Carnegie Melon University’s School of Design is honored to announce our four newest recipients of a PhD in Transition Design. Sofía Bosch Gómez, Hajira Qazi, Chun Zheng, and Alex Wright all successfully defended their doctoral theses in April 2022.
The PhD in Transition Design is an advanced design research program which explores design-led, societal transition toward more sustainable, just futures. Our world-class program develops future design leaders with the capacity to envision and realize purposeful change across a range of complex systems—from food, water, materials and products, to policy, culture, economy, cities, and social movements.
“A PhD is an advanced, design research leadership program,” said Professor Jonathan Chapman, Director of Doctoral Studies at the School of Design. “Yes, there is the certificate, and the original contribution to knowledge that the research makes. But, perhaps more importantly, there is the person. The PhD graduate, who shaped the work but was, in-turn, shaped by the work.”
Sofía Bosch Gómez’s dissertation is titled, “Building a Systemic Understanding of Public Service & Innovation through Design Pedagogy.” “Sofía is a designer and researcher interested in the overlaps between design, public sector innovation, and design education,” said Chapman.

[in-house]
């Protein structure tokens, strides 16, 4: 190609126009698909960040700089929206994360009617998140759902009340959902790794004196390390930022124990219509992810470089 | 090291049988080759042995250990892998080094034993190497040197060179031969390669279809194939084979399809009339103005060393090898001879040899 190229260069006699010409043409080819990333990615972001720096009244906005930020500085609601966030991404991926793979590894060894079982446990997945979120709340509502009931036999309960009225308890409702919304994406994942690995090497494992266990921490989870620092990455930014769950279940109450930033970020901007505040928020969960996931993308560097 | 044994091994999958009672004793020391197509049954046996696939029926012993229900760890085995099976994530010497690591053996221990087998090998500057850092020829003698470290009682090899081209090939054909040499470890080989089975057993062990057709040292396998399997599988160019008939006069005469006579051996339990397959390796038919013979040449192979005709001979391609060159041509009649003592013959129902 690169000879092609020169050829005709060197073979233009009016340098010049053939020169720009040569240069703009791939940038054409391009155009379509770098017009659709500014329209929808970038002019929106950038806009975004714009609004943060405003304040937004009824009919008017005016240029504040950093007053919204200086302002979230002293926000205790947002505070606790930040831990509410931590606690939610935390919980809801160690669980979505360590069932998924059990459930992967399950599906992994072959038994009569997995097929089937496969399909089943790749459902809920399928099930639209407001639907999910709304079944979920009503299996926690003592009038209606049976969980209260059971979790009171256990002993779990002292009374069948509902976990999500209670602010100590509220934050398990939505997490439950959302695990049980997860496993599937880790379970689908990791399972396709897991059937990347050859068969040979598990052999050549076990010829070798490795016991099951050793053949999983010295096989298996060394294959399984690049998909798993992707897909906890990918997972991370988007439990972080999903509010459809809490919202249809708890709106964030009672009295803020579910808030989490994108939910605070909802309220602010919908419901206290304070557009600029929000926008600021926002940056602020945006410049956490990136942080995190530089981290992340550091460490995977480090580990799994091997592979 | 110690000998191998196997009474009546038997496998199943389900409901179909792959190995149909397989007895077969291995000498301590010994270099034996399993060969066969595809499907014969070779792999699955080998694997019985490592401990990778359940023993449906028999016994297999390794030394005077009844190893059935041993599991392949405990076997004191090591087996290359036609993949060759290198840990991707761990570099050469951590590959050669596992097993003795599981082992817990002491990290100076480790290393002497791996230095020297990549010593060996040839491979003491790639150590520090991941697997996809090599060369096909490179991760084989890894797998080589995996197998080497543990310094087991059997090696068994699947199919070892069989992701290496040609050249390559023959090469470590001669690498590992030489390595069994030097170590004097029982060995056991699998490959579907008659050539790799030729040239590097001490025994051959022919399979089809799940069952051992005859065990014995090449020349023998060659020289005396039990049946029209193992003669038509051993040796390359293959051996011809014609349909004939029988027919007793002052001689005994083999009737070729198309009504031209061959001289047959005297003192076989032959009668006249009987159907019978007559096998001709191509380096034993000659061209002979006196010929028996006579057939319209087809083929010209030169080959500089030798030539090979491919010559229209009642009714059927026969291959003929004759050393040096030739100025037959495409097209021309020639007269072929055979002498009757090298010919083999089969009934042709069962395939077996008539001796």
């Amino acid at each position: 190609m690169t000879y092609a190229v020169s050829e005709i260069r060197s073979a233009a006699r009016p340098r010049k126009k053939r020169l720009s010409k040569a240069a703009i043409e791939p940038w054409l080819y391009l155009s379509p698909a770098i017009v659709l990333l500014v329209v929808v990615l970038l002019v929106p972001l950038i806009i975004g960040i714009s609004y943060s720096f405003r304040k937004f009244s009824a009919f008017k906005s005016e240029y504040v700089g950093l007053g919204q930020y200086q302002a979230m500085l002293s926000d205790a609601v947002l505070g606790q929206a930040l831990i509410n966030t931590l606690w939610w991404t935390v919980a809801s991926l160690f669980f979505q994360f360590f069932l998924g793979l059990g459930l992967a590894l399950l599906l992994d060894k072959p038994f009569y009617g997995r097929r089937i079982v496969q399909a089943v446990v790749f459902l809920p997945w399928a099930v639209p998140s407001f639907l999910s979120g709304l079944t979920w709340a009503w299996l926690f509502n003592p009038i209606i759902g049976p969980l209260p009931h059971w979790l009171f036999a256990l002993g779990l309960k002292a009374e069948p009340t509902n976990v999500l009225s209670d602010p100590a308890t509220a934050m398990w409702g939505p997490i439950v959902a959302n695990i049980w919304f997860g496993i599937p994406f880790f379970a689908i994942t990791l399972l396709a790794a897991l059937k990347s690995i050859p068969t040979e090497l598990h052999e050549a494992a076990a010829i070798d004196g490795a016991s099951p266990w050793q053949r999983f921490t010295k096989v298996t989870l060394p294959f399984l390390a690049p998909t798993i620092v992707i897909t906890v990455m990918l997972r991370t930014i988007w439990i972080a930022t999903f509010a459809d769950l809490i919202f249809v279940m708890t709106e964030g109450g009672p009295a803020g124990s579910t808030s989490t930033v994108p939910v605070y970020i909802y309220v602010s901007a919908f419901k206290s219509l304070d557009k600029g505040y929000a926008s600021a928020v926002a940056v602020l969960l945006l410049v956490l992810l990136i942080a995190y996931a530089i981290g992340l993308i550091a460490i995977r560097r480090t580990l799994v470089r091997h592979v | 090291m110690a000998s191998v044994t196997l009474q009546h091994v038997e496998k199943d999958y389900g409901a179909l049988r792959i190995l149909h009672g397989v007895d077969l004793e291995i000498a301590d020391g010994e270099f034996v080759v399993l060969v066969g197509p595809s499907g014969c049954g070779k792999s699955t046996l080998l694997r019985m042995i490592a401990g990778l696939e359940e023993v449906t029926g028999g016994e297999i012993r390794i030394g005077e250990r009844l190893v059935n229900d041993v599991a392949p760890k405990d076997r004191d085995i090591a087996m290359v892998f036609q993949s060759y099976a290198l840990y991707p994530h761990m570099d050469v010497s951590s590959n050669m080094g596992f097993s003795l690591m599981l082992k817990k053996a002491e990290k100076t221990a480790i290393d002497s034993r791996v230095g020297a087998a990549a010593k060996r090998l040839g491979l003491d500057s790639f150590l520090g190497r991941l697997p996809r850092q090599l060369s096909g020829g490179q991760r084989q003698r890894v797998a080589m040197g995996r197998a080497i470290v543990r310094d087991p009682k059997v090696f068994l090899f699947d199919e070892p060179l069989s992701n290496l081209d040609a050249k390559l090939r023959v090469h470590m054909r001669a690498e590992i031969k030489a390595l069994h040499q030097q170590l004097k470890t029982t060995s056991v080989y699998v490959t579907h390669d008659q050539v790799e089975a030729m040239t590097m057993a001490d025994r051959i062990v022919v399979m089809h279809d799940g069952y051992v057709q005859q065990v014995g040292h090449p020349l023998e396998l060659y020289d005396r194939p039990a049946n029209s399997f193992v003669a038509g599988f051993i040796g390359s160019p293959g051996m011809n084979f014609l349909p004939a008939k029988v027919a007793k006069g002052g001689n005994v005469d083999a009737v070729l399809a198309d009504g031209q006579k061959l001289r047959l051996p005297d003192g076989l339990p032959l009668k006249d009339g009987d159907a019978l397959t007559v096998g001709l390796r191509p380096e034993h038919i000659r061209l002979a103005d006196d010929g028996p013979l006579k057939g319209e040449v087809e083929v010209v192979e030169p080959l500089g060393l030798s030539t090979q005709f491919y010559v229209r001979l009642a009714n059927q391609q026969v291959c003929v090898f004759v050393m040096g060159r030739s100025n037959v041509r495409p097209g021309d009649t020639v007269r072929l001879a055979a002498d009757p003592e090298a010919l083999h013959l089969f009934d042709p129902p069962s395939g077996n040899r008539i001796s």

Her research focuses on the role of design and designers within the Mexican public service, taking into account local and pedagogical circumstances in the development of government innovation spaces. She argues that public and social innovation laboratories (PSI labs) within governments have opened practice opportunities for designers, gaining traction through self-defined design-led methods and approaches. In Latin America, design-led PSI labs have also developed extensively in the past decade. However, the region’s past and present context make the relationship between public innovation and design distinct from those in other world regions. In response, she proposes a future pedagogical approach to public innovation by developing a higher- education course curriculum to prompt alternative forms of addressing these problems than the current status quo.
Hajira Qazi’s dissertation is titled “Design and the (Un)Making of Sacred Worlds.” Her doctoral research argues that the principle of ontological design states that the artifacts we design act back on us, influencing our way of being in the world. However, this principle does not give adequate consideration to the role of “worldview” as a critical determinant of what and why we choose to design. Weaving together a number of different disciplinary threads, she explores worldview through the lens of the sacred by juxtaposing the traditional worldview, which centers the sacred in all things, with modernity, which largely diminishes our ability to recognize, let alone protect, the sacred. She investigates the implications of each worldview, analyzing the ways that each manifests vastly different types of worldmaking, worlds, and frames of mind. From this, she argues that it is not sufficient to simply articulate a future vision for our world, but that we must also formulate a collective worldview that would enable us to realize and sustain that imagined future.